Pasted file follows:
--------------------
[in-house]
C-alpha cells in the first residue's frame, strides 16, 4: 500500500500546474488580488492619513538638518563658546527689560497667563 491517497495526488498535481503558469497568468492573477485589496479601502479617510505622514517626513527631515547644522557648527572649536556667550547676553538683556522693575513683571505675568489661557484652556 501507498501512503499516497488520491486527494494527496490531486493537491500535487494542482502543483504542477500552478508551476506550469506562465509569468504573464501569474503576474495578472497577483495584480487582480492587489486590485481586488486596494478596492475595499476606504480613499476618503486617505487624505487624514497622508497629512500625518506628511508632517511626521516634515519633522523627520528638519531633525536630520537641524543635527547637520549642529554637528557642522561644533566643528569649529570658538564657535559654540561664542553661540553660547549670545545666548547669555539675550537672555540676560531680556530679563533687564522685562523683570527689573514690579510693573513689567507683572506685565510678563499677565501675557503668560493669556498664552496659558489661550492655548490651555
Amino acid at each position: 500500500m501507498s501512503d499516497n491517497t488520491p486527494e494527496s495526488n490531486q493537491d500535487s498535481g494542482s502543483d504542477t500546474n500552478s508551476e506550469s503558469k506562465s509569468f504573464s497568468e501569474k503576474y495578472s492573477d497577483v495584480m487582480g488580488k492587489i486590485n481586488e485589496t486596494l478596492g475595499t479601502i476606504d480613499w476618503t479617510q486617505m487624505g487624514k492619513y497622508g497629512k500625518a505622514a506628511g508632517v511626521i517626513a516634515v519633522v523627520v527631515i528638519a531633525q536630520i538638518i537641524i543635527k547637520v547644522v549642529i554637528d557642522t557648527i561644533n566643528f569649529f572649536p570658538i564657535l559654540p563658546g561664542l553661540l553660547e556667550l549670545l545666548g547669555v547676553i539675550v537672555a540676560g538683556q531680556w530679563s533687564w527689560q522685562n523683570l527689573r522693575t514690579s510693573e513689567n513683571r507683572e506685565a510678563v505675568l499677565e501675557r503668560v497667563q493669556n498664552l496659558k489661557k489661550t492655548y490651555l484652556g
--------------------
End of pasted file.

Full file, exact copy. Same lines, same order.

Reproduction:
[in-house]
C-alpha cells in the first residue's frame, strides 16, 4: 500500500500546474488580488492619513538638518563658546527689560497667563 491517497495526488498535481503558469497568468492573477485589496479601502479617510505622514517626513527631515547644522557648527572649536556667550547676553538683556522693575513683571505675568489661557484652556 501507498501512503499516497488520491486527494494527496490531486493537491500535487494542482502543483504542477500552478508551476506550469506562465509569468504573464501569474503576474495578472497577483495584480487582480492587489486590485481586488486596494478596492475595499476606504480613499476618503486617505487624505487624514497622508497629512500625518506628511508632517511626521516634515519633522523627520528638519531633525536630520537641524543635527547637520549642529554637528557642522561644533566643528569649529570658538564657535559654540561664542553661540553660547549670545545666548547669555539675550537672555540676560531680556530679563533687564522685562523683570527689573514690579510693573513689567507683572506685565510678563499677565501675557503668560493669556498664552496659558489661550492655548490651555
Amino acid at each position: 500500500m501507498s501512503d499516497n491517497t488520491p486527494e494527496s495526488n490531486q493537491d500535487s498535481g494542482s502543483d504542477t500546474n500552478s508551476e506550469s503558469k506562465s509569468f504573464s497568468e501569474k503576474y495578472s492573477d497577483v495584480m487582480g488580488k492587489i486590485n481586488e485589496t486596494l478596492g475595499t479601502i476606504d480613499w476618503t479617510q486617505m487624505g487624514k492619513y497622508g497629512k500625518a505622514a506628511g508632517v511626521i517626513a516634515v519633522v523627520v527631515i528638519a531633525q536630520i538638518i537641524i543635527k547637520v547644522v549642529i554637528d557642522t557648527i561644533n566643528f569649529f572649536p570658538i564657535l559654540p563658546g561664542l553661540l553660547e556667550l549670545l545666548g547669555v547676553i539675550v537672555a540676560g538683556q531680556w530679563s533687564w527689560q522685562n523683570l527689573r522693575t514690579s510693573e513689567n513683571r507683572e506685565a510678563v505675568l499677565e501675557r503668560v497667563q493669556n498664552l496659558k489661557k489661550t492655548y490651555l484652556g